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Federalism States into a Nation This presentation is the property of Dr. Kevin Parsneau for use by him and his current students. No other person may use.

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Presentation on theme: "Federalism States into a Nation This presentation is the property of Dr. Kevin Parsneau for use by him and his current students. No other person may use."— Presentation transcript:

1 Federalism States into a Nation This presentation is the property of Dr. Kevin Parsneau for use by him and his current students. No other person may use or reprint without his permission.

2 Questions: What is federalism and what are its most important features? Why federalism? What historical events have altered the balance of power between the states and the federal government? What are the current controversies about federalism? Are we ever going to work this out and is there even a permanent solution?

3 Federalism: a system in which power is divided between a central government and subnational/ regional governments (states). Unitary: a system where a national government creates subnational subgovernments as administrative units (Great Britain)

4 Features of Federal Federal, State and Concurrent Powers Supremacy Clause Implied Powers—“Elastic Clause” Regulate commerce—“Commerce Clause” States’ Rights (10th Amendment) Full Faith and Credit Clause

5 Federal Powers Expressed Powers – Regulate Commerce and Trade – Foreign Relations, War and Peace – Coin and Print money – Raise and Support Military – Establish Post Offices and Roads – Naturalization and Immigration Implied Powers (Elastic Clause)

6 State Powers States had powers prior to the Constitution – Regulate Trade within State – Establish local Government – Conduct Elections and Set Voter Qualifications – Incorporate Businesses, license professionals – Make Marriage Laws Reserved Powers (10 th Amendment)

7 Concurrent Powers Powers of federal and state governments – Taxation – Borrow Money – Establish Courts – Charter Banks – Enforce Laws and Punish Criminals

8 Features of Federal Federal, State and Concurrent Powers Supremacy Clause Implied Powers—“Elastic Clause” Regulate commerce—“Commerce Clause” States’ Rights (10th Amendment) Full Faith and Credit Clause

9 Supremacy Clause “This Constitution, and the Laws of the United States which shall be made in pursuance thereof; and all treaties made, or which shall be made, under the authority of the United States, shall be the supreme law of the land; and the judges in every state shall be bound thereby, anything in the constitution or laws of any state to the contrary notwithstanding.”

10 Implied Powers Powers of the federal government not specifically expressed but implied through the interpretation of the delegated powers. McCulloch v. Maryland (1819)

11 Elastic Clause “To make all laws which shall be necessary and proper for carrying into execution the foregoing powers, and all other powers vested by this Constitution in the government of the United States, or in any department or officer thereof.”

12 Commerce Clause “ The Congress shall have power... To regulate commerce with foreign nations, and among the several states, and with the Indian tribes; ” – Gibbon v. Ogden (1824)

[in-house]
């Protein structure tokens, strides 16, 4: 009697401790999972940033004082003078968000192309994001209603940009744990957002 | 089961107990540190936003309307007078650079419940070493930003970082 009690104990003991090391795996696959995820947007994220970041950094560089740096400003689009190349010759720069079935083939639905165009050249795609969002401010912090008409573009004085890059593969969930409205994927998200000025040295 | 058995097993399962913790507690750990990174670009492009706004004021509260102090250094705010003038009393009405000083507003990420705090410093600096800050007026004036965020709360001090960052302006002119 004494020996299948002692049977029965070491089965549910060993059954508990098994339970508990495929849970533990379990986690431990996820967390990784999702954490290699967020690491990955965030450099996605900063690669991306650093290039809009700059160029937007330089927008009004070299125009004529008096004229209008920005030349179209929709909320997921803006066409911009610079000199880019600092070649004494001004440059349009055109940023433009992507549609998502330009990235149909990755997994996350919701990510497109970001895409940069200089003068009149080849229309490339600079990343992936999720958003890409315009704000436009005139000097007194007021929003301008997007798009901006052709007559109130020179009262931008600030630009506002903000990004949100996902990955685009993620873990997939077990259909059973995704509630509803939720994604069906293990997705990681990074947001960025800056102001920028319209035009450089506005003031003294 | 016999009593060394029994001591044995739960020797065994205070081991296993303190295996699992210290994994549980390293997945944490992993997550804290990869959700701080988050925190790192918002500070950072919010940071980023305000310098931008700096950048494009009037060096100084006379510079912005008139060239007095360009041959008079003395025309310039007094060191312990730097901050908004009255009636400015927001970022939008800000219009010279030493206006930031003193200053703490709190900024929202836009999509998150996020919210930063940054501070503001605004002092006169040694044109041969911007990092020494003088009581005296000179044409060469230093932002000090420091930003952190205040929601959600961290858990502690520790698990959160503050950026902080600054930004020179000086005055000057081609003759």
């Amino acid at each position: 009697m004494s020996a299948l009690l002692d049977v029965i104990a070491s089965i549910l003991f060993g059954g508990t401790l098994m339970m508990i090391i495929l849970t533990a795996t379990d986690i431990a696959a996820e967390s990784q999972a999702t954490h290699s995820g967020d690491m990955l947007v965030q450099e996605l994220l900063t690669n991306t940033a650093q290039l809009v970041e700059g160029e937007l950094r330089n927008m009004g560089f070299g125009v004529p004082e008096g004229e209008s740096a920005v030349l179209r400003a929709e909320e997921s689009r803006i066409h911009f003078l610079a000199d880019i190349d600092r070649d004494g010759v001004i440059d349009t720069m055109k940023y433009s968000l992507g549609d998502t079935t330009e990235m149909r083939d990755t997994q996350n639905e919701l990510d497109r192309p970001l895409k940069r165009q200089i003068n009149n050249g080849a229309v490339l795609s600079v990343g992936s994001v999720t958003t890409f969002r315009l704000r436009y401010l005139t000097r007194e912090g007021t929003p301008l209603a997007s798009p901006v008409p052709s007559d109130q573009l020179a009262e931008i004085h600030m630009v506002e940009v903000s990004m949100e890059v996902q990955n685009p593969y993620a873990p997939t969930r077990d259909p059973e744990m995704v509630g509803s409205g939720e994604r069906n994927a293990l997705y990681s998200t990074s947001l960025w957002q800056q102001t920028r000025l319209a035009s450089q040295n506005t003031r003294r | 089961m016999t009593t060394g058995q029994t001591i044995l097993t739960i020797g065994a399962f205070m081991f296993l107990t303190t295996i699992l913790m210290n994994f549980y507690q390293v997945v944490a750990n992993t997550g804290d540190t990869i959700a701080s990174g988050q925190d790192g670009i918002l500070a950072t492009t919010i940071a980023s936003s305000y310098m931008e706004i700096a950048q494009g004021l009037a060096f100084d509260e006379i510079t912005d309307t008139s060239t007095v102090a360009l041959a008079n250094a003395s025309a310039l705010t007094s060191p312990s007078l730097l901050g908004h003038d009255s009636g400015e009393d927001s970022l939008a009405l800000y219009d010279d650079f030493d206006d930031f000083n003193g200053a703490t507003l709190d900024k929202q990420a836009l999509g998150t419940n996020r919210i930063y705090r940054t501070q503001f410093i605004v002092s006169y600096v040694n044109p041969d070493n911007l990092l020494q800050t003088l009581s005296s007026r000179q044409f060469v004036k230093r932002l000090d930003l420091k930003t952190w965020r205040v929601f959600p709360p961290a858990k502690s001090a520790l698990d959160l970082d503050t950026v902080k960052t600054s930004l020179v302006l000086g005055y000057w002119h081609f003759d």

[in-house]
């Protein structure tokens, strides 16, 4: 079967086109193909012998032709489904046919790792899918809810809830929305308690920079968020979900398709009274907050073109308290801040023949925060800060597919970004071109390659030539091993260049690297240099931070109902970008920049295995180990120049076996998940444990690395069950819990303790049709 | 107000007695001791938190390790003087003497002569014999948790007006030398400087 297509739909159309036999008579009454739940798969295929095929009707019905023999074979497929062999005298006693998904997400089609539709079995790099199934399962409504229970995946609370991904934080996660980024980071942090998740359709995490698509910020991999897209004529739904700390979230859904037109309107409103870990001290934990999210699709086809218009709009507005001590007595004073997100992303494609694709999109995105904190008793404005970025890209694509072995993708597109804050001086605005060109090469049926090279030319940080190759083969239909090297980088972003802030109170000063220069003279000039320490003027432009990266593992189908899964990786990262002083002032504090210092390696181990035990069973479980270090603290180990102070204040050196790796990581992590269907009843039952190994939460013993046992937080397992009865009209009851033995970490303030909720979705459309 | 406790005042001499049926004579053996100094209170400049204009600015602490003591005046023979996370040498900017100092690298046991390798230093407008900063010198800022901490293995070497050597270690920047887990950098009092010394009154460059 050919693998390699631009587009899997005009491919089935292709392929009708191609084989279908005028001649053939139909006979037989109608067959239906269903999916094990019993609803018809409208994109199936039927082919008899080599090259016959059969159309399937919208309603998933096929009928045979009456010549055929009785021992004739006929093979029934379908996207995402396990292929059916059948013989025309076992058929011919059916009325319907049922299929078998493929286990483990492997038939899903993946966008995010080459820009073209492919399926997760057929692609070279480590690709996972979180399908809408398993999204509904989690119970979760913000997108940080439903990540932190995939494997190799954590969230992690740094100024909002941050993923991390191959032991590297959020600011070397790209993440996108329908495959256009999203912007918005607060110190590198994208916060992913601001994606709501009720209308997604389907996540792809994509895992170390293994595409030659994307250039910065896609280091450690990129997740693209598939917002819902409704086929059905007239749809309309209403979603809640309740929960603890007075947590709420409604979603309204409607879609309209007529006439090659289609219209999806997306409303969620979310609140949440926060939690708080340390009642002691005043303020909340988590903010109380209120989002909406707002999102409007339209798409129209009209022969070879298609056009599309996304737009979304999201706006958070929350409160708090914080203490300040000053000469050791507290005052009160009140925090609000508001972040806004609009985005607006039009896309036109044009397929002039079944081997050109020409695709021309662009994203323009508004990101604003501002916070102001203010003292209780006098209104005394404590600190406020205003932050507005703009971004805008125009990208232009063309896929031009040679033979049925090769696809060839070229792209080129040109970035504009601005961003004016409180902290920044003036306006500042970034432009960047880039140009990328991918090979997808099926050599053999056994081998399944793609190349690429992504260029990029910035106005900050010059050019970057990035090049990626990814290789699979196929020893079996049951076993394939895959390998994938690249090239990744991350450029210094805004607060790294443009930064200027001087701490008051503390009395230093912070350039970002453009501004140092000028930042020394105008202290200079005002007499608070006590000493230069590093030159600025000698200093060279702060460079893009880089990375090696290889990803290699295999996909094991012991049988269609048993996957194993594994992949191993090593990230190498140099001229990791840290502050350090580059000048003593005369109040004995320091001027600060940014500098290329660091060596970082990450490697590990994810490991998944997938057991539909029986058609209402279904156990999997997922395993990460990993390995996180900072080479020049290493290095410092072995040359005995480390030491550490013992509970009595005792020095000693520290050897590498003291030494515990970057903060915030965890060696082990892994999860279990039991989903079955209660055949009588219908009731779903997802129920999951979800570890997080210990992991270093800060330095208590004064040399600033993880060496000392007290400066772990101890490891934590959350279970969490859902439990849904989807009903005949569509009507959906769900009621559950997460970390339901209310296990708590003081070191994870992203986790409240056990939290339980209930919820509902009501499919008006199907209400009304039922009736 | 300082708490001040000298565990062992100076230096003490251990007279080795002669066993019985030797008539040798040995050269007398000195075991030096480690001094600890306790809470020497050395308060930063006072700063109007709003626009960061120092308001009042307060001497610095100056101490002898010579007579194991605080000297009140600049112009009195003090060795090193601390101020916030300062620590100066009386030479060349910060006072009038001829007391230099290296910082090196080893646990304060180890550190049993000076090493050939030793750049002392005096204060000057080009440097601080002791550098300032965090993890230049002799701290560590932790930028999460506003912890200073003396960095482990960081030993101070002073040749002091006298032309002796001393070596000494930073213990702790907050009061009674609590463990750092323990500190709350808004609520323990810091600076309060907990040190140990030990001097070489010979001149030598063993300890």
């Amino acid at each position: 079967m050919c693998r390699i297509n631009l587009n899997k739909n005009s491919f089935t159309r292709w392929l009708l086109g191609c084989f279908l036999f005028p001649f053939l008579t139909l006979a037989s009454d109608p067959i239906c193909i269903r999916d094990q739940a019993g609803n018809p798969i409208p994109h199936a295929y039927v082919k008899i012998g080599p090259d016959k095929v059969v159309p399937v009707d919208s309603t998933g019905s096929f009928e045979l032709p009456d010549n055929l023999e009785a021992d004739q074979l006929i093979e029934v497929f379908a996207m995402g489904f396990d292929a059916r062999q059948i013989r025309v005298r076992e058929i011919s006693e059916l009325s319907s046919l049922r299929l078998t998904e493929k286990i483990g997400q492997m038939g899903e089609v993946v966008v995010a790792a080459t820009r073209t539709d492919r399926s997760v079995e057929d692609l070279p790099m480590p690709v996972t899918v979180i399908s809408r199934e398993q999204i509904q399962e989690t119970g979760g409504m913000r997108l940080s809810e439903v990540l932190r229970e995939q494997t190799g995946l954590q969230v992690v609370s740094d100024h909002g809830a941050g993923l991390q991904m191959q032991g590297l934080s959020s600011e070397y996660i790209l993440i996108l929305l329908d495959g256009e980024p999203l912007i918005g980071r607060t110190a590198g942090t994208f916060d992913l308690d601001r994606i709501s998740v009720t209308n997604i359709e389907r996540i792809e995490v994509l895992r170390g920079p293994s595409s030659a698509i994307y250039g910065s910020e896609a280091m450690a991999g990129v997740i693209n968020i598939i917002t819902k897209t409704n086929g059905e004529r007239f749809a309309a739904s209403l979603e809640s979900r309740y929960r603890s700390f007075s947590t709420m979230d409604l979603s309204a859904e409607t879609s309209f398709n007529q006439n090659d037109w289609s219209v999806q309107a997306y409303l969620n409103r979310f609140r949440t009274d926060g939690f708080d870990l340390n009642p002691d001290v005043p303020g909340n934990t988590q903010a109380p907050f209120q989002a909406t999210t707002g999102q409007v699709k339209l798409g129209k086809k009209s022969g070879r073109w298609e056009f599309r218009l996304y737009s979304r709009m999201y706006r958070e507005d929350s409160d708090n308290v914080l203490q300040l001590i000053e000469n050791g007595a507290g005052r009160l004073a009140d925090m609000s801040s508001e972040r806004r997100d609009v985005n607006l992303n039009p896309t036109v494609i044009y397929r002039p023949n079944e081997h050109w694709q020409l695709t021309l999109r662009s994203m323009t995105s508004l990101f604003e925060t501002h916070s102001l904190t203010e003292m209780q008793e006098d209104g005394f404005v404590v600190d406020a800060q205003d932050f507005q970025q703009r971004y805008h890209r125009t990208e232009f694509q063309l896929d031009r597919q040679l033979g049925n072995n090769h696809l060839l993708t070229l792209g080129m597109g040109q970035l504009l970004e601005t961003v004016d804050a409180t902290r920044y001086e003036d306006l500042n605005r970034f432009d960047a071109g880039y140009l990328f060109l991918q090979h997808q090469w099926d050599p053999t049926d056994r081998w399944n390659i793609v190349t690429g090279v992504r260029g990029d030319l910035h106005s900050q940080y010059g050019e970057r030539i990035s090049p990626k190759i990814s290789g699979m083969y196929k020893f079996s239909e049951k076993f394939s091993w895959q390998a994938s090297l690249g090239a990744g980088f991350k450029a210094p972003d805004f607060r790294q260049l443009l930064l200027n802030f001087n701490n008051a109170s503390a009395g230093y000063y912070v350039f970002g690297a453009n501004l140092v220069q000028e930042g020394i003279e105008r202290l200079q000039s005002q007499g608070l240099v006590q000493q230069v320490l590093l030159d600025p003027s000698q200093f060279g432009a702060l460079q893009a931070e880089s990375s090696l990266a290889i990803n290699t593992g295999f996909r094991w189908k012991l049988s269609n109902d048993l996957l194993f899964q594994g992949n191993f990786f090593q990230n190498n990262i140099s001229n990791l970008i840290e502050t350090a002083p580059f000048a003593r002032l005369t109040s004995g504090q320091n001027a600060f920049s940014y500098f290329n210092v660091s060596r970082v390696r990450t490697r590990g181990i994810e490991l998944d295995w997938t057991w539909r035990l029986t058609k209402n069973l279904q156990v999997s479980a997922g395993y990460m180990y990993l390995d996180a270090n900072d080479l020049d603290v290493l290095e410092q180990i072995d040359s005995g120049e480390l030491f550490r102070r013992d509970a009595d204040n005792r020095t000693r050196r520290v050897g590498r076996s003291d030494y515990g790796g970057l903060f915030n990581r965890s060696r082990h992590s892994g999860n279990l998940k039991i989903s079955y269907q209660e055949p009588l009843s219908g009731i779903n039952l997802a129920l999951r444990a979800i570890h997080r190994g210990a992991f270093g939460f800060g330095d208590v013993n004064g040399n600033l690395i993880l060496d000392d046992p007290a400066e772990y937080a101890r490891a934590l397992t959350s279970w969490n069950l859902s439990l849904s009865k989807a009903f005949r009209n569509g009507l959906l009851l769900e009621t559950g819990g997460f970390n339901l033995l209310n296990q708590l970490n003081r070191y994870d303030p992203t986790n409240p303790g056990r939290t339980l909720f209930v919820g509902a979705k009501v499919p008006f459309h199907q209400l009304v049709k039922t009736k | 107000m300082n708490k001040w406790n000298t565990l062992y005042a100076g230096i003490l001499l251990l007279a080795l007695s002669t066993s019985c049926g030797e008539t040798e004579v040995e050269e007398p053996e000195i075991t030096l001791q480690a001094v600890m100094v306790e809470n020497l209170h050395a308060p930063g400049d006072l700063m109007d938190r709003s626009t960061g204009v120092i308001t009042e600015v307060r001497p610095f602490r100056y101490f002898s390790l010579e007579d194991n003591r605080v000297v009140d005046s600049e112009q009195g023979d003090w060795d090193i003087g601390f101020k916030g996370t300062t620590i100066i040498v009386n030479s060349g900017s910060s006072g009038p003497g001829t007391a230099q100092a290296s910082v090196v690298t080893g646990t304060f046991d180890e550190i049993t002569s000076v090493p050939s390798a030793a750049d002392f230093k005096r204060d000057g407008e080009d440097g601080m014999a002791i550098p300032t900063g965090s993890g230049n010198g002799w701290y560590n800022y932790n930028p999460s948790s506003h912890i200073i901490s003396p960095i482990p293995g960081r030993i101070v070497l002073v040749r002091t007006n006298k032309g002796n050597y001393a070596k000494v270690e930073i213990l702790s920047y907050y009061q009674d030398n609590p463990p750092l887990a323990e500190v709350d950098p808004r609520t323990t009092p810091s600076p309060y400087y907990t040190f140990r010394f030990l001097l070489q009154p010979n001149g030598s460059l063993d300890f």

13 Tenth Amendment “The powers not delegated to the United States by the Constitution, nor prohibited by it to the States, are reserved to the States respectively, or to the people.”

14 Features of Federal Federal, State and Concurrent Powers Supremacy Clause Implied Powers—“Elastic Clause” Regulate commerce—“Commerce Clause” States’ Rights (10th Amendment) Full Faith and Credit Clause

15 Why Federalism? Practicality Control Faction Natural?

16 Rise of the Federal Government Dual federalism (1780s- approx. 1930) Cooperative federalism (since 1930)

17 Dual Federalism Dual federalism: Constitution is an agreement among states and thus the powers of the federal government are appropriately limited, and the powers and responsibilities are clearly divided between states and federal government.

18 Cooperative Federalism Cooperative federalism: Constitution is an agreement among people who are citizens of both states and nation, and powers and responsibilities are blurred and mixed between states and federal government.

19 Historic Events Rise of the national government – Louisiana Purchase (1803) – Civil War ( ) – Progressive Era ( TR [ ]) – FDR—New Deal/ WWII ( ) – Cold War ( ) – Great Society ( )

20 Historic Events (cont.) Return of the States – New Federalism (1970s) – Reforming New Federalism – “Devolution” (Newt Gingrich )

21 Features of New Federalism Federal Money Administered by the States – Formula Grants – Grants-in-aid – Categorical Grants – Block grants Mandates and Unfunded Mandates?

22 Controversies Can we find a fair balance? Can states address all the problems? Can federal understand all the local situations? Are states rational units of administration ?

23 Some Thoughts Federalism divides power between national and state governments. State autonomy National supremacy Federalism Natural solution Further divides power Growth of national government through our history Civil War, WWI, Great Depression, WWII… Balancing power and practicality


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